The University of Waterloo’s main campus was built in the 1960s, and it shows badly. The campus is designed with a strong car focus, despite UW being a university with extensive pedestrian traffic. I’ll leave further discussion of the problems of UW’s suburban form to a future post, and restrict this one to existing pedestrian issues.
How does the University of Waterloo fail its pedestrians? It often provides sidewalks on only one side of a road or sidewalks that are too small. Many main paths are not paved and encounter obstacles such as parking lots, man-made berms, poor or absent crosswalks, and, of course, weather conditions. UW forces pedestrians onto access roads designed for cars that make those on foot feel distinctly unwelcome. Instead of using more appropriately-sized vehicles, it uses regular vans and SUVs (maintenance, police, delivery, access vehicles) right on major pedestrian thoroughfares. Many buildings connect poorly to their surroundings, with few access points and several buildings actually surrounded by something resembling moats. The university is difficult to get in and out of, with poor connections to an existing path network and missing sidewalks on major roads (Westmount Road and Seagram Drive), as well as on the within-campus Ring Road itself. The adjacent shops on University Avenue surround busy parking lots and are frankly hostile to pedestrians, despite the vast majority of customers being pedestrians.
There are additional issues for cycling and handicapped access, such as excessive use of stairs, man-made topographic obstacles, mismatched or absent curb cuts, and so on.
In the map above, I’ve tried to point out most of the problematic sections around UW, excepting the significant additional troubles of ongoing construction. Below are a few photos I took this week that give a feel for the kinds of problems pedestrians face on the University of Waterloo’s main campus. UW does have many portions that work fine for walking, but that is no excuse for its failures. Read More…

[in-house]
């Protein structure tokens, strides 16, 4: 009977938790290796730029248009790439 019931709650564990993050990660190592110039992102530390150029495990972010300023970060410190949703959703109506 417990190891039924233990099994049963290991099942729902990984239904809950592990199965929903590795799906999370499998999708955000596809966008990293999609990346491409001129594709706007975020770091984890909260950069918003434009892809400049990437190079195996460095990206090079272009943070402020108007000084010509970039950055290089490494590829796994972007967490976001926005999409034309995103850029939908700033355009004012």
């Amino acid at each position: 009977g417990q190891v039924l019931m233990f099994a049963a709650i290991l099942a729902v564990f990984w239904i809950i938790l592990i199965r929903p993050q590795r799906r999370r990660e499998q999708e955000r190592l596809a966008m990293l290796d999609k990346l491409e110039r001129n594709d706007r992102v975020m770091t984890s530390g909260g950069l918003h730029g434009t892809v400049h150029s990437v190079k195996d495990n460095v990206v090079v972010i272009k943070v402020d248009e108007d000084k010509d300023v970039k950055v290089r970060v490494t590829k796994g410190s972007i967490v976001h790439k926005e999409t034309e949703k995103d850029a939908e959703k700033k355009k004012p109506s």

I’ve written before about the complexities and uncertainties of bus systems. Here I outline one simple way to make transit networks more accessible to riders and would-be riders: guaranteed high-frequency routes. Creating such routes and marking them in bold on maps makes clear what portion of a system is accessible without a schedule, making possible spontaneous trips and more natural transit use.
Lines should be marked in bold on route maps if they run (for example):
- At least every 10 minutes Monday through Saturday from 6 am to 10 pm and Sundays and holidays from 8 am to 8 pm;
- At least every 30 minutes the rest of the time.
Express routes should be clearly delineated from other routes on the same corridor. Branching is okay, but only sections of a line meeting the frequency criteria may be marked in bold. Streetcar lines, if any, should meet bold line standards, perhaps being drawn in a separate color for clarity. Maps should list the service frequency for bold lines, and bus stops along bold routes should clearly indicate their status as such.
Currently there is not a single Grand River Transit route that qualifies. Route 7 mainline is pretty close to bold between King & Ottawa and King & University, but lacks night service. On University between Westmount and Weber, routes 8 and 12 could together be close as well.
Bus routes necessitating a schedule are only accessible to committed bus riders, and are unfriendly to casual users. A guaranteed high frequency on selected routes makes those lines easier and more pleasant to use for the choice rider as well as for the regular transit user. Minimum nightly service assures users that they will not be stranded, which encourages use during all hours.